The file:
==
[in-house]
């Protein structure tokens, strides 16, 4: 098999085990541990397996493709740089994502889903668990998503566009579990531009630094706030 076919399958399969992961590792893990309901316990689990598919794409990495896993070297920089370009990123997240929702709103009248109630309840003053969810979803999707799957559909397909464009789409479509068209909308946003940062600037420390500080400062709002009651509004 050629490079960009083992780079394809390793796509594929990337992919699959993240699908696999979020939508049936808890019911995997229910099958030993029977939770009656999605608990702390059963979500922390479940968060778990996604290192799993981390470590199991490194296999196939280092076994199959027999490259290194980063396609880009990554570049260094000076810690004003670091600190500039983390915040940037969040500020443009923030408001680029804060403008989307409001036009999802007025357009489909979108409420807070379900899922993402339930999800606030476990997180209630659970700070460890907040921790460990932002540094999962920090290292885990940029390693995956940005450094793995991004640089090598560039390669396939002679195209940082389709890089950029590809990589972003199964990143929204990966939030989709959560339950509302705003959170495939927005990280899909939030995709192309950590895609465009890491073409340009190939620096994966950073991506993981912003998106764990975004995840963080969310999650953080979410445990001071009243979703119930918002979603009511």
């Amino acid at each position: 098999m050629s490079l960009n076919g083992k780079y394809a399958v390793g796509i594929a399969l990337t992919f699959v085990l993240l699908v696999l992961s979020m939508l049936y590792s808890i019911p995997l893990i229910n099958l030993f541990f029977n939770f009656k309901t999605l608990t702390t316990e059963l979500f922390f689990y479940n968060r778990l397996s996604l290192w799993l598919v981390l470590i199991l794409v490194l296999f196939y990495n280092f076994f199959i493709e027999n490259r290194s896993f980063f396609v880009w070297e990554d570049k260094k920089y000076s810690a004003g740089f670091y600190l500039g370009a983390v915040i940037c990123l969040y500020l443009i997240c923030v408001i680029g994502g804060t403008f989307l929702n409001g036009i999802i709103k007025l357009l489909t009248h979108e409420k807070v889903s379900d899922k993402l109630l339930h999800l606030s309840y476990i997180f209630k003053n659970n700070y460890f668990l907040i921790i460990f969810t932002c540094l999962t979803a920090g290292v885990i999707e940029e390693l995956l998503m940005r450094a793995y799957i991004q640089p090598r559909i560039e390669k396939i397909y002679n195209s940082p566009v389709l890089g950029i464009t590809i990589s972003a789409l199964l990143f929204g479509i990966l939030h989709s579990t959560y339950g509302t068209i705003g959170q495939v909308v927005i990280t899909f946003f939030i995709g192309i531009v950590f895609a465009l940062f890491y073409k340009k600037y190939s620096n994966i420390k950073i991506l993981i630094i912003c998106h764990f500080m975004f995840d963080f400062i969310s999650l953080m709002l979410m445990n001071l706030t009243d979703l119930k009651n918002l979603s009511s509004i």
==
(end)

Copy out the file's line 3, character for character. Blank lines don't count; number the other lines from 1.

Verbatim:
């Amino acid at each position: 098999m050629s490079l960009n076919g083992k780079y394809a399958v390793g796509i594929a399969l990337t992919f699959v085990l993240l699908v696999l992961s979020m939508l049936y590792s808890i019911p995997l893990i229910n099958l030993f541990f029977n939770f009656k309901t999605l608990t702390t316990e059963l979500f922390f689990y479940n968060r778990l397996s996604l290192w799993l598919v981390l470590i199991l794409v490194l296999f196939y990495n280092f076994f199959i493709e027999n490259r290194s896993f980063f396609v880009w070297e990554d570049k260094k920089y000076s810690a004003g740089f670091y600190l500039g370009a983390v915040i940037c990123l969040y500020l443009i997240c923030v408001i680029g994502g804060t403008f989307l929702n409001g036009i999802i709103k007025l357009l489909t009248h979108e409420k807070v889903s379900d899922k993402l109630l339930h999800l606030s309840y476990i997180f209630k003053n659970n700070y460890f668990l907040i921790i460990f969810t932002c540094l999962t979803a920090g290292v885990i999707e940029e390693l995956l998503m940005r450094a793995y799957i991004q640089p090598r559909i560039e390669k396939i397909y002679n195209s940082p566009v389709l890089g950029i464009t590809i990589s972003a789409l199964l990143f929204g479509i990966l939030h989709s579990t959560y339950g509302t068209i705003g959170q495939v909308v927005i990280t899909f946003f939030i995709g192309i531009v950590f895609a465009l940062f890491y073409k340009k600037y190939s620096n994966i420390k950073i991506l993981i630094i912003c998106h764990f500080m975004f995840d963080f400062i969310s999650l953080m709002l979410m445990n001071l706030t009243d979703l119930k009651n918002l979603s009511s509004i």